Lopamudra: There is not much difference in my struggles as a writer and artist here in USA, compared to India as the creative, artistic world and the publishing world is mostly the same, and I have been privileged enough to be surrounded by the best writing mentors in both Kolkata, India and in USA. While in India, I received the love of my literary mentors, academicians Sanjukta Dasgupta of University of Calcutta, Prof. Shanti Sarkar, Dr. Santosh Bakaya and many more names who have indulged my writing and creative pursuits unconditionally, at the University of Nebraska, I was fortunate to find my two mentors, Dr. John T. Price and Dr. Lisa Knopp, who taught me the art of nonfiction writing. Getting published by proactive and appreciative publishers is yet another story, as in most cases, big publishing houses look for celebrity authors or reputed personalities, and in USA, literary agents mostly determine the kinds of work big houses will want to publish, keeping in mind a lot of factors, including marketable content, among other things. However, in my case, I have mostly been published by small literary presses and also as an indie author till now, so I didn’t have much hurdles in getting my books out for the niche readers that I have been able to reach as of now. There have been a few glitches here and there, but I am sure many artists have faced them, which only enriches the learning curve and makes you more determined to continue your journey.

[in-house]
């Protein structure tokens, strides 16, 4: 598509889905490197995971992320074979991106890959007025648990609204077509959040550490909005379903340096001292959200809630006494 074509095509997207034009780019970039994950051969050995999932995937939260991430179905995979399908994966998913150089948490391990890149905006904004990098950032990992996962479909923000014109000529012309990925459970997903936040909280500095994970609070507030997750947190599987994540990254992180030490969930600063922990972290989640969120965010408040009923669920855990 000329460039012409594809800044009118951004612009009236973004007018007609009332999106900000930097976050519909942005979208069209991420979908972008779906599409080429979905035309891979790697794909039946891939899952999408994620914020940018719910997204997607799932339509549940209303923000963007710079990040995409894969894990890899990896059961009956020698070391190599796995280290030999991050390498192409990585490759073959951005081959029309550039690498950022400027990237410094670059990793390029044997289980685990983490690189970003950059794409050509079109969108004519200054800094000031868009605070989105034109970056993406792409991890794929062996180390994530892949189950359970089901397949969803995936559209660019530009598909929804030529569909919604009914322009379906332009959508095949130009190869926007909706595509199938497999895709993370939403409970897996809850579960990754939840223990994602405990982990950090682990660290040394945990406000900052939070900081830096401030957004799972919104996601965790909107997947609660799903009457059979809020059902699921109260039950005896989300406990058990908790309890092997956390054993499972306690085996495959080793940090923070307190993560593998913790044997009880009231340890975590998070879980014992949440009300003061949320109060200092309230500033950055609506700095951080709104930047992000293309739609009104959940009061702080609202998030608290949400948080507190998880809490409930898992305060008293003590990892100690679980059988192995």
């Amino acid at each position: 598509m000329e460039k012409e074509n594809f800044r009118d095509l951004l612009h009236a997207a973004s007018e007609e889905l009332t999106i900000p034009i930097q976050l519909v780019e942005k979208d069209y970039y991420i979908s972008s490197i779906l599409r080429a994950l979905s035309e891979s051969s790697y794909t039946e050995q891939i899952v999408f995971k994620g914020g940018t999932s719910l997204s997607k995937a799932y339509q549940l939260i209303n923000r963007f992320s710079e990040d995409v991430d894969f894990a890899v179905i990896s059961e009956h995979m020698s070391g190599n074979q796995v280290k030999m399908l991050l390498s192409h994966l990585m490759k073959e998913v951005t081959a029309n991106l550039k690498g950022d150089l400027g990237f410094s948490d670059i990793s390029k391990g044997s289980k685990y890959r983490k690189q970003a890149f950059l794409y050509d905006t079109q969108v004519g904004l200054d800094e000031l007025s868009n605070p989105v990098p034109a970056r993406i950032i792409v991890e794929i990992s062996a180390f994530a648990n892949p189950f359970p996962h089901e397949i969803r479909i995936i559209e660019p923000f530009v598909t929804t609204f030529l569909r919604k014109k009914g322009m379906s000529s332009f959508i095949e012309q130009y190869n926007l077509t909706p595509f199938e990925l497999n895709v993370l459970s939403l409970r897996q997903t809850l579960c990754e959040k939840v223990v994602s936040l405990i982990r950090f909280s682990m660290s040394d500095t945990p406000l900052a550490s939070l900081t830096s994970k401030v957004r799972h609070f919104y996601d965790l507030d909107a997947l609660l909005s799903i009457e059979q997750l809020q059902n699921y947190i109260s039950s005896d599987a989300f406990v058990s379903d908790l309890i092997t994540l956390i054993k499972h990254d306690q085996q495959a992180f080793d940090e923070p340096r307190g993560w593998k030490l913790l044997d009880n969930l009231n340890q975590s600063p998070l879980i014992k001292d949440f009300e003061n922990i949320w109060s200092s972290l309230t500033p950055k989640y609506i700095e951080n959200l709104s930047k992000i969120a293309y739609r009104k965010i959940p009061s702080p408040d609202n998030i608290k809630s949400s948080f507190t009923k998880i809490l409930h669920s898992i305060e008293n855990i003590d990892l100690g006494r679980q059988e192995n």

Cc. How did your writing journey start? Was it from the beginning that you wanted to be an author/writer or it happened through some other cause/s?
Lopamudra: I was fond of the act of writing since my childhood, but writing seriously actually started with my foraying into journalism and content writing in 2003 (after my Masters’ in English from the University of Kolkata, India), and then my wings spread further as I was enrolled into a masters’ program in the University of Nebraska in creative nonfiction writing.